Susan Blakely Reborn As an Advocate

Jun 23, 2003  •  Post A Comment

She was Julie Prescott, the all-American girl America fell in love with in the landmark miniseries “Rich Man, Poor Man.” She made us cry as tragic movie star Frances Farmer in the TV movie “Will There Really Be a Morning?” Her many movie-of-the-week credits include “A Cry for Love,” “Blood & Orchids,” and “Co-ed Call Girl.”
She started out as a model, but quickly became one of Hollywood’s most popular actresses, proving she was much more than just a pretty face.
More than three decades after she first joined the Screen Actor’s Guild, she is still in demand on TV and in independent films. However, you won’t find Susan Blakely on the set this week or next. She has put her career on hold and thrown herself into the controversial effort to merge SAG and the American Federation of Television & Radio Artists, the film and TV performers unions, under the banner of the Alliance of International Media Artists.
This column isn’t about the big picture or the big players in this battle. It is about one actress who has gone through her own personal journey, vacillating from one position to another. Her story is one of many, but it illustrates the strong feelings engendered by this proposal. Few have torn apart the performing community like this one. There is real anger and a sense of righteousness on both sides.
It began for Ms. Blakely almost a month ago, when she received a letter from Mike Farrell, a political activist who until recently portrayed Dr. James Hansen on “Providence.” He wanted her to support the pro-merger position. “The letter sounded very sane,” said Ms. Blakely, who agreed to lend her name to his side, although she had never been active in union politics in the past.
Days later she ran into another longtime friend, actress Valerie Harper (“Rhoda”), one of the leaders of the group opposing the merger. “She scared me,” recalled Ms. Blakely. “She made what sounded like a lot of valid points. … I really admire her, but she got me very worried. She wanted to use my name, but I said `No,’ and then I realized I probably shouldn’t have given my name so quickly to the pro-merger side.”
Feeling confused, Ms. Blakely plunged into research into the issues, preparing to attend an anti-merger gathering. Then she got a call from another friend, actress Morgan Fairchild, who invited her to a pro-merger meeting at the home of actress Barbara Bosson. “I went and asked all of these questions, and so did others,” Ms. Blakely said. “I realized I still hadn’t read enough.”
Shortly after she attended the anti-merger group meeting at the home of actress Renee Taylor. “These people have done wonderful things for the union,” said Ms. Blakely. “They may be more militant or radical, but sometimes I like that. After hearing the opposition concerns, I felt they were using scare tactics and innuendo. And it is easy to be scared off. A lot of people won’t do what I did. They hear what their friends say and stick to that, and that worries me. That was the only answer I got about why they were against it. They have their reasons, but I didn’t find any of their reasons to be viable.”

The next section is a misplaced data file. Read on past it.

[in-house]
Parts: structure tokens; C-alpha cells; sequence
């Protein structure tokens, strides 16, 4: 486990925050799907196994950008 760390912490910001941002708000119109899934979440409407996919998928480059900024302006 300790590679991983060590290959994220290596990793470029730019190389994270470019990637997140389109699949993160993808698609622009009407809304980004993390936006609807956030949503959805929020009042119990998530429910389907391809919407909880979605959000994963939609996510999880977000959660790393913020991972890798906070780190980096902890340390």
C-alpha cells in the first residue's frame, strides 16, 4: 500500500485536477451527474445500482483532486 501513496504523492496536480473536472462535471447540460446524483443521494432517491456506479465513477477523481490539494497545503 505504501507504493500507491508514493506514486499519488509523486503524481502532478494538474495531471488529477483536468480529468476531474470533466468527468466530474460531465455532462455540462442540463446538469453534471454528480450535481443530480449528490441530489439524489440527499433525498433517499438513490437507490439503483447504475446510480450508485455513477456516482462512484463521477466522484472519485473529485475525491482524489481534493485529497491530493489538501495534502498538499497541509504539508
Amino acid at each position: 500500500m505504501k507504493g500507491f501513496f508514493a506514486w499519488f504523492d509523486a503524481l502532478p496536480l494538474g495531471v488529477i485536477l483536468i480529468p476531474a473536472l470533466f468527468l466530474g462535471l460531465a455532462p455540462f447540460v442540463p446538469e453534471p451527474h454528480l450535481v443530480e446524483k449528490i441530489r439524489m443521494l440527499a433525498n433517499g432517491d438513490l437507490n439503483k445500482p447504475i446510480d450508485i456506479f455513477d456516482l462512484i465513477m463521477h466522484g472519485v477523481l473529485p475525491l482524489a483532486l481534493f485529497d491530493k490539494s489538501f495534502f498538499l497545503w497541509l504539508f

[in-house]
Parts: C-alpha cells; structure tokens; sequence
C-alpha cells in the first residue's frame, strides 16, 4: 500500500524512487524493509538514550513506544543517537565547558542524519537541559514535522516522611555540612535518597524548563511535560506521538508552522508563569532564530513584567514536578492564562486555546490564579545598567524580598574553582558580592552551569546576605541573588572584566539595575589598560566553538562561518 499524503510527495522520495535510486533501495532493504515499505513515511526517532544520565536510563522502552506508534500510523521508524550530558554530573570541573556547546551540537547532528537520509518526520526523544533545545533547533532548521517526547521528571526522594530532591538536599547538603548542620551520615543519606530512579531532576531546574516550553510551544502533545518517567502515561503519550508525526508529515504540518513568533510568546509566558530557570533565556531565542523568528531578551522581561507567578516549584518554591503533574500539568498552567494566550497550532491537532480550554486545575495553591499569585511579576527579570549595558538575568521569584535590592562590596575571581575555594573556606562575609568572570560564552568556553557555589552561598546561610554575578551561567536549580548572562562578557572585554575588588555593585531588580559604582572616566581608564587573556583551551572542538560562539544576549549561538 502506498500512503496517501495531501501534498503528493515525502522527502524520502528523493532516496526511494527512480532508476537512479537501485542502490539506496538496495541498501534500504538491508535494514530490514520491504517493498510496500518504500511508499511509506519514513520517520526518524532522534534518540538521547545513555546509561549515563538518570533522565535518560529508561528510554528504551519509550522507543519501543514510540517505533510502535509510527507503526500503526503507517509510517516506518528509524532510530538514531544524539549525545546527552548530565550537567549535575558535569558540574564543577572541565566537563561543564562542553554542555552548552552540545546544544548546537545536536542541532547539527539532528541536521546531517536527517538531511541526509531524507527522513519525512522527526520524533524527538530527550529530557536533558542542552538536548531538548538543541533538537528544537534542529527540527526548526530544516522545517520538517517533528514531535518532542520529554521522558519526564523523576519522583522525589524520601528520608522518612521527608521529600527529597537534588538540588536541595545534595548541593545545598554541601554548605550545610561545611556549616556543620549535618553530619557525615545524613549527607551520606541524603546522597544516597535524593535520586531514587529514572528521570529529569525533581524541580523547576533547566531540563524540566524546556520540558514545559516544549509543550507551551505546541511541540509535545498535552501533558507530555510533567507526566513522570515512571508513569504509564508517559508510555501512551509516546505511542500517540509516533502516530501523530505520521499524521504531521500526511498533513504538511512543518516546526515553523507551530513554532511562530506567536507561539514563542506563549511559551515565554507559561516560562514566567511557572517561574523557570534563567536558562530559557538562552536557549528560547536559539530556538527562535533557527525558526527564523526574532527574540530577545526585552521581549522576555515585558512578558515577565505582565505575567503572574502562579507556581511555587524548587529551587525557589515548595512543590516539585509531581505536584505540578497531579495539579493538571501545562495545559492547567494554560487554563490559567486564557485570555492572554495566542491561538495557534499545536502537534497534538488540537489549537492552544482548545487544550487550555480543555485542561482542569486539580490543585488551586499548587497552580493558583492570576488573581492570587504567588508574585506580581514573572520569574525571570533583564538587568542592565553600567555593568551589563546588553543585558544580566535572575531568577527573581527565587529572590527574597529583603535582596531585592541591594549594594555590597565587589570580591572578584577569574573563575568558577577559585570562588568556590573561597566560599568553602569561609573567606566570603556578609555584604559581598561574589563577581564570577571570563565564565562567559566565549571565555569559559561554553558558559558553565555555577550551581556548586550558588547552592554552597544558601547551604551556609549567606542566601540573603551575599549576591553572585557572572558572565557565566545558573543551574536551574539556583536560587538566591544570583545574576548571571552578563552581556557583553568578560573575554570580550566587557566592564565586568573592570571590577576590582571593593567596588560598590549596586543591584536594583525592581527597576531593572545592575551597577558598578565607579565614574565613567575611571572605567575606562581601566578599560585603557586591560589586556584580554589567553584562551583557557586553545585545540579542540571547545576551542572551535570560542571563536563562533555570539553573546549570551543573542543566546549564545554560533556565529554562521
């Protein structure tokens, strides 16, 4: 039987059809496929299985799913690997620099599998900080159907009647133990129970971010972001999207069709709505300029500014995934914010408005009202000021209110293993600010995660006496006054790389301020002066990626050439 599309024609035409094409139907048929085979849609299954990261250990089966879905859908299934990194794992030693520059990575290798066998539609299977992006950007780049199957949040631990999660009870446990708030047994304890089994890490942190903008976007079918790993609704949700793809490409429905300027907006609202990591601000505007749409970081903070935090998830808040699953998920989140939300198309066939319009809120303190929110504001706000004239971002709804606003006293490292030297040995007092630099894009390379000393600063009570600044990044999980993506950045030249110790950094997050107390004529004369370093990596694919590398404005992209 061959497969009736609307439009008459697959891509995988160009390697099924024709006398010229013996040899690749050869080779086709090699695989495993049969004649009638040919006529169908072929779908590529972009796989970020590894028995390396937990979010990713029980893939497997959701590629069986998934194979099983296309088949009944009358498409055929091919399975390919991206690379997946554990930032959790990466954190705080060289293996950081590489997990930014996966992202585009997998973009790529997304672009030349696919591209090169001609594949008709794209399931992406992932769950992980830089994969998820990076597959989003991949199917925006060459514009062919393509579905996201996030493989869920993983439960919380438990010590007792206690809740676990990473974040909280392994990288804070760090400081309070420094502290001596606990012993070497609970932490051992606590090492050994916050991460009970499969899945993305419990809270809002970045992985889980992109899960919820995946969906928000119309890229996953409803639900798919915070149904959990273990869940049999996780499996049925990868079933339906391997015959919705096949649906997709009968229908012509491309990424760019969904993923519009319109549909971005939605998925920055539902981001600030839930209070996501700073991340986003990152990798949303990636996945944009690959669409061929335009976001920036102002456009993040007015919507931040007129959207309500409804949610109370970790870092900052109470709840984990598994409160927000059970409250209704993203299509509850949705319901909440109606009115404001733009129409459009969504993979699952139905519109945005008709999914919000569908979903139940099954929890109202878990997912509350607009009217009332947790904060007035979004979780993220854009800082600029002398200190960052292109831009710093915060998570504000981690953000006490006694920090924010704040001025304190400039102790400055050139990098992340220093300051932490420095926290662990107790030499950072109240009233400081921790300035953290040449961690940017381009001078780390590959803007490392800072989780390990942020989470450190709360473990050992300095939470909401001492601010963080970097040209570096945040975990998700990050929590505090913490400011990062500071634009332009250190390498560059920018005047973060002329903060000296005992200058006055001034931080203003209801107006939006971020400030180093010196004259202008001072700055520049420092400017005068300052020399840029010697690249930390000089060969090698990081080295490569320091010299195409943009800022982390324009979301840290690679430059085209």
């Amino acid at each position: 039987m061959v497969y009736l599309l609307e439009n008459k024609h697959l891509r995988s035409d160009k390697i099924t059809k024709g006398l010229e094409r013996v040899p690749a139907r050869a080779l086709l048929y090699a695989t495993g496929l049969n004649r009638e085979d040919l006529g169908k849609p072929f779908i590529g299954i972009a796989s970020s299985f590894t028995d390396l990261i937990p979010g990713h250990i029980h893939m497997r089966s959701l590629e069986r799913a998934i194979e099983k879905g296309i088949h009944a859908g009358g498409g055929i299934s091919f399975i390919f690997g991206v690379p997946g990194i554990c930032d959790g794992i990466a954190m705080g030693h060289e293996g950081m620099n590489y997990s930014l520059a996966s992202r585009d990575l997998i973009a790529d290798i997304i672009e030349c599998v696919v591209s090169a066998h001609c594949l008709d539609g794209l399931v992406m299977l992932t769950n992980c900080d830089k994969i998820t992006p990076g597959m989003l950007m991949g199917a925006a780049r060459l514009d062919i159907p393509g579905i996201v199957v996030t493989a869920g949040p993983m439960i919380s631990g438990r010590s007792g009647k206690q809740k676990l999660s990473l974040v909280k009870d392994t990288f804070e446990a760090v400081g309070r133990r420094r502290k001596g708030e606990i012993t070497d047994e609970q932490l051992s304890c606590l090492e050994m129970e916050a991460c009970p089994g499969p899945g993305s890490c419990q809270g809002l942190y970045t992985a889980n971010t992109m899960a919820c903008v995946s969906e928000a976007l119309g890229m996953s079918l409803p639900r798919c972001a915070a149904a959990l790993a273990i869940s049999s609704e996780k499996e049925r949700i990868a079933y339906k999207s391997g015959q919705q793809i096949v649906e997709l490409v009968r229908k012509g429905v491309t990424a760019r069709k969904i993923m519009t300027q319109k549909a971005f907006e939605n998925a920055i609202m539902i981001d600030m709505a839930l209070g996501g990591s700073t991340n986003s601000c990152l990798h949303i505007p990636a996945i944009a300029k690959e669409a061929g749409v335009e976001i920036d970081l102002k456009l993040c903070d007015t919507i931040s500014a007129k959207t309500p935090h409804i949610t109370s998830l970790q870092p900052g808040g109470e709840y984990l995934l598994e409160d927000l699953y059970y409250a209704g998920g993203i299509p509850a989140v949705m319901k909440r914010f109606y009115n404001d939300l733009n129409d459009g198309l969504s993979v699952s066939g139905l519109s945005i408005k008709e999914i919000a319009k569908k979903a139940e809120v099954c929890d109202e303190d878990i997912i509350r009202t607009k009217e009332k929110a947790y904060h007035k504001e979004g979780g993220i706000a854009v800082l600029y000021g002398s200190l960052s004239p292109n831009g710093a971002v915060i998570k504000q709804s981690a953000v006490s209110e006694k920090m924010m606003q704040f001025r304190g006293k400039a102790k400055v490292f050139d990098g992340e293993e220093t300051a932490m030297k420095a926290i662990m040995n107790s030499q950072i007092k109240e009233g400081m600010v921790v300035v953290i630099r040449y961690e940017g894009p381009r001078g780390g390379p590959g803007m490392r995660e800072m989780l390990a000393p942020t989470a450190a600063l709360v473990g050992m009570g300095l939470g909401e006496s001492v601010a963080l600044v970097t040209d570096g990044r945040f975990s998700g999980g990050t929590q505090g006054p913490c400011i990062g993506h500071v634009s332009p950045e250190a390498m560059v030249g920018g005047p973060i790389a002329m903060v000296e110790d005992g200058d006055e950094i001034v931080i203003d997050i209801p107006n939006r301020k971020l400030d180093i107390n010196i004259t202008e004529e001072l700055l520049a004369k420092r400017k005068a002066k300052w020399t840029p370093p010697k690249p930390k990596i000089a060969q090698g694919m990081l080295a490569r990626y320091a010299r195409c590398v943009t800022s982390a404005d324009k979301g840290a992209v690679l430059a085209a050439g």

The issue that most hit home for her was jurisdiction over digital production, which is rapidly replacing a lot of the work formerly done on film. Under the old contract definitions, most digital falls under AFTRA, which has a lower pay scale than SAG. “The truth is we had 65 pilots shot [on digital] this year, compared to five the year before,” said Ms. Blakely, who believes if the issue isn’t settled quickly, the lower rate will become entrenched as the way things work.
“I kept asking one question: Why would people be against something that’s going to help them?” Ms. Blakely said. “Even if it’s only 10 percent, why would they? The only answer I found is that these people have been together as a group, just like Democrats or Republicans. And you know how Democrats and Republicans refuse to see each others’ point of view, no matter how clear. I get so mad at politics. They sometimes refuse to do what’s best for the country if it won’t help them get elected or help their party. That, I think, is what is going down with the opposition.”
So from passive member to confused voter, Ms. Blakely was reborn as active advocate for the merger. “I really feel it is important,” she said. “That’s why, even if I have to lose good friends, even though I hope to God I won’t-although I have heard this is happening-I am fighting tooth and nail [for the merger]. I know it isn’t perfect, but what we have now isn’t perfect either.”
She spends hours each day calling and urging support for the merger. “In all my years of being a union member this is the most important issue,” Ms. Blakely said. “Our whole future is at stake. The future of our union, the future of our paychecks, it’s all at stake.”